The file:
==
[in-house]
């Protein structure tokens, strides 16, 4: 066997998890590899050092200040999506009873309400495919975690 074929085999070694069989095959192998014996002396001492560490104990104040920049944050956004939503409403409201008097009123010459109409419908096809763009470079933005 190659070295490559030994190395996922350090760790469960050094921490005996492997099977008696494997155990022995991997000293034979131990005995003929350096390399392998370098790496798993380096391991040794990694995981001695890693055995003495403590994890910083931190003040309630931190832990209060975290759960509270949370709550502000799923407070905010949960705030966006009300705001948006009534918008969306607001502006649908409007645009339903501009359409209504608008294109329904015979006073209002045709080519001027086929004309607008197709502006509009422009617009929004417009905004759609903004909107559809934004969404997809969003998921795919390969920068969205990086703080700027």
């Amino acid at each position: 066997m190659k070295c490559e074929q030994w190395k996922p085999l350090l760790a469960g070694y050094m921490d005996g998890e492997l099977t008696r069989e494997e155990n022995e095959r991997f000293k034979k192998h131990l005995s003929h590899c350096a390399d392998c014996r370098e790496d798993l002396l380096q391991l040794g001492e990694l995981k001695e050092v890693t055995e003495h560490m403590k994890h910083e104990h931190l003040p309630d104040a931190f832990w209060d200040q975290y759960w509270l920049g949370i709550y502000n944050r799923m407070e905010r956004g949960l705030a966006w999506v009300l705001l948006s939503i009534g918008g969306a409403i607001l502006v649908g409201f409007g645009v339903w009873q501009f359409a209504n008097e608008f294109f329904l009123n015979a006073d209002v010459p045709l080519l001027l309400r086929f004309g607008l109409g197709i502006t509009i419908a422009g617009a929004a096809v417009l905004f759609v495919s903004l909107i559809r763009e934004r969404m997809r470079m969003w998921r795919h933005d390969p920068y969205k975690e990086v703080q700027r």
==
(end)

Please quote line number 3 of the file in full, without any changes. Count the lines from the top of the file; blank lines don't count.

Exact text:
């Amino acid at each position: 066997m190659k070295c490559e074929q030994w190395k996922p085999l350090l760790a469960g070694y050094m921490d005996g998890e492997l099977t008696r069989e494997e155990n022995e095959r991997f000293k034979k192998h131990l005995s003929h590899c350096a390399d392998c014996r370098e790496d798993l002396l380096q391991l040794g001492e990694l995981k001695e050092v890693t055995e003495h560490m403590k994890h910083e104990h931190l003040p309630d104040a931190f832990w209060d200040q975290y759960w509270l920049g949370i709550y502000n944050r799923m407070e905010r956004g949960l705030a966006w999506v009300l705001l948006s939503i009534g918008g969306a409403i607001l502006v649908g409201f409007g645009v339903w009873q501009f359409a209504n008097e608008f294109f329904l009123n015979a006073d209002v010459p045709l080519l001027l309400r086929f004309g607008l109409g197709i502006t509009i419908a422009g617009a929004a096809v417009l905004f759609v495919s903004l909107i559809r763009e934004r969404m997809r470079m969003w998921r795919h933005d390969p920068y969205k975690e990086v703080q700027r």